This page contains a Flash digital edition of a book.
Although the research has identified several articles covering Regency period metamorphic furniture design, there are no complete reference works on the subject. Previous publications include: magazine features by G. Bernard Hughes for Country Life in January 1958 and March 1967, Brian Austen‟s contribution to The Connoisseur in 1974 and an article by Jerome Phillips for Antique Collecting and Antique Finder published in February 1979. A more recent feature written by Amy Gale entitled „Form Becomes Functional‟ for the Arts & Antiques magazine was released in March 2003. Dr. Clive Edwards, Edward T. Joy and Viscount David Linley also discuss the subject in books they published between 1977 and 2005. Together, these sources offer an excellent overview of the mechanical furniture being manufactured during the eighteenth and nineteenth centuries. These sources have also provided inspiration and valuable input for this examination of the Regency period Metamorphic Library Chair.


The story of the Metamorphic Library Chair provides a interesting example of how discovery, design and fashion-driven demand led to a surge of innovation in the Georgian furniture trade. It shows how the rediscovery of classical architecture and the first „interior decorators‟ had a significant impact on furniture design. As the facts unfold, it becomes clear how a combination of craft and mechanical skills helped to create new markets and how a simple idea captured the imagination of Regency London. The entrepreneurial firm of Morgan & Sanders and the traditional firm of Gillows offer an interesting contrast. Both firms left evidence of their Metamorphic Library Chair output but the details of their designs have remained open to speculation for more than a hundred years. Similarities in the chairs made by a number of Regency period cabinet-makers and the shortage of marked examples have resulted in false claims and widespread confusion. Metamorphic Library Chairs are frequently advertised as being based on a patent held by Morgan & Sanders but the research indicates that a patent never existed. Some vendors claim that Morgan & Sanders created the design or that Gillows chairs are slightly larger but there is no evidence to support either of these claims. This dissertation charts the development of the Regency period Metamorphic Library Chair and explains how cabinet-makers of the early nineteenth century differentiated their designs. It separates the facts from the assumptions and it offers attribution guidelines that should be of value to the trade.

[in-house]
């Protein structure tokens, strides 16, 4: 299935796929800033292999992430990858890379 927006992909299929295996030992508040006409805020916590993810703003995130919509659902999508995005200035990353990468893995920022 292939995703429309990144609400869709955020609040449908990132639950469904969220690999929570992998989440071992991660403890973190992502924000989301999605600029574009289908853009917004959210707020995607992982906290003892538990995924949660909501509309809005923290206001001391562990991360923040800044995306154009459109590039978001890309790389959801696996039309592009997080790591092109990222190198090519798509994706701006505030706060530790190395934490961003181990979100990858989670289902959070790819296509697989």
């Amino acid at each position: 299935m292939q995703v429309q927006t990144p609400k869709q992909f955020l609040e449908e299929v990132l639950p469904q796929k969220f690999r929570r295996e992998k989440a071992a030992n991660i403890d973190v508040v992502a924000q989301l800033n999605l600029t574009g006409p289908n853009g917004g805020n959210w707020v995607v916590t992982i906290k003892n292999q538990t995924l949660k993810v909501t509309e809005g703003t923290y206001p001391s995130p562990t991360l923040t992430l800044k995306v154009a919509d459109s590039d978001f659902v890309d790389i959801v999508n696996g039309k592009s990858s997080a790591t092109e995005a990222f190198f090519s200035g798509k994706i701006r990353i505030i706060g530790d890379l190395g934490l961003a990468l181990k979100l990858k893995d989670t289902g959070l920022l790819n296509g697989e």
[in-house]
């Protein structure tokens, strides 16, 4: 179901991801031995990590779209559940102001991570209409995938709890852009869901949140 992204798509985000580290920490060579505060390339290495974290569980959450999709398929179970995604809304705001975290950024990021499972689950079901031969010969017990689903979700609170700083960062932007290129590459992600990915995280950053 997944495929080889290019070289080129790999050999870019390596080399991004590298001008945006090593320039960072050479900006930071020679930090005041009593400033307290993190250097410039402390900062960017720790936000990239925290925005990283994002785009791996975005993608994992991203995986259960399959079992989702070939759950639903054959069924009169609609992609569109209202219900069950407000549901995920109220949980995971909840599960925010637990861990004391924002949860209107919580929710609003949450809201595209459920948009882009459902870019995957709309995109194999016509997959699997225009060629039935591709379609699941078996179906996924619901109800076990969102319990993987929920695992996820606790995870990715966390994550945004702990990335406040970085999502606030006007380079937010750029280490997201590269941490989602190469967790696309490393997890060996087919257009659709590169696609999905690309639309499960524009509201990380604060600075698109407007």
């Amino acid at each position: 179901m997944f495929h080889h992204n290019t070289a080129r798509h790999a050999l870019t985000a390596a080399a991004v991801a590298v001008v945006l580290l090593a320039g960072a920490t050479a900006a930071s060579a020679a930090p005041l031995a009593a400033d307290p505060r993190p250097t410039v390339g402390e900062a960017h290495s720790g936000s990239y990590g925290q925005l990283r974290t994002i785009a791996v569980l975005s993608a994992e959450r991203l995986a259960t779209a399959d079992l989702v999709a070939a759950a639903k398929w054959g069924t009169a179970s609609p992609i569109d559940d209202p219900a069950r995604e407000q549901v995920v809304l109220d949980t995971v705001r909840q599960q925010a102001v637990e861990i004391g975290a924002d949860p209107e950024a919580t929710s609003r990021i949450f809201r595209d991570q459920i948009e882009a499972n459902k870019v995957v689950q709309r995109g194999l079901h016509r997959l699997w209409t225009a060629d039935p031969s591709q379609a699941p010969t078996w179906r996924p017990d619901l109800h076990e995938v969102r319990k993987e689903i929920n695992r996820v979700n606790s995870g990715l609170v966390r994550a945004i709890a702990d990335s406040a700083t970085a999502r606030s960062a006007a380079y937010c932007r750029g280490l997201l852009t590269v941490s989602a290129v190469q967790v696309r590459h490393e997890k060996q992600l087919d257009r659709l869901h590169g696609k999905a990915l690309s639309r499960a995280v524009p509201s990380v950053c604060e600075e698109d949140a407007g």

- 3 -


Page 1  |  Page 2  |  Page 3  |  Page 4  |  Page 5  |  Page 6  |  Page 7  |  Page 8  |  Page 9  |  Page 10  |  Page 11  |  Page 12  |  Page 13  |  Page 14  |  Page 15  |  Page 16  |  Page 17  |  Page 18  |  Page 19  |  Page 20  |  Page 21  |  Page 22  |  Page 23  |  Page 24  |  Page 25  |  Page 26  |  Page 27  |  Page 28  |  Page 29  |  Page 30  |  Page 31  |  Page 32  |  Page 33  |  Page 34  |  Page 35  |  Page 36  |  Page 37  |  Page 38  |  Page 39  |  Page 40  |  Page 41  |  Page 42  |  Page 43  |  Page 44  |  Page 45  |  Page 46  |  Page 47  |  Page 48  |  Page 49  |  Page 50  |  Page 51  |  Page 52  |  Page 53  |  Page 54  |  Page 55  |  Page 56  |  Page 57  |  Page 58  |  Page 59  |  Page 60  |  Page 61  |  Page 62  |  Page 63  |  Page 64  |  Page 65  |  Page 66  |  Page 67  |  Page 68  |  Page 69  |  Page 70  |  Page 71  |  Page 72  |  Page 73  |  Page 74  |  Page 75  |  Page 76  |  Page 77  |  Page 78  |  Page 79  |  Page 80  |  Page 81  |  Page 82  |  Page 83  |  Page 84  |  Page 85  |  Page 86  |  Page 87  |  Page 88  |  Page 89  |  Page 90  |  Page 91  |  Page 92  |  Page 93  |  Page 94  |  Page 95  |  Page 96  |  Page 97  |  Page 98  |  Page 99  |  Page 100  |  Page 101  |  Page 102  |  Page 103  |  Page 104  |  Page 105  |  Page 106  |  Page 107  |  Page 108  |  Page 109  |  Page 110  |  Page 111  |  Page 112  |  Page 113  |  Page 114  |  Page 115  |  Page 116  |  Page 117  |  Page 118  |  Page 119  |  Page 120  |  Page 121  |  Page 122  |  Page 123  |  Page 124  |  Page 125  |  Page 126  |  Page 127  |  Page 128  |  Page 129  |  Page 130  |  Page 131  |  Page 132  |  Page 133  |  Page 134  |  Page 135  |  Page 136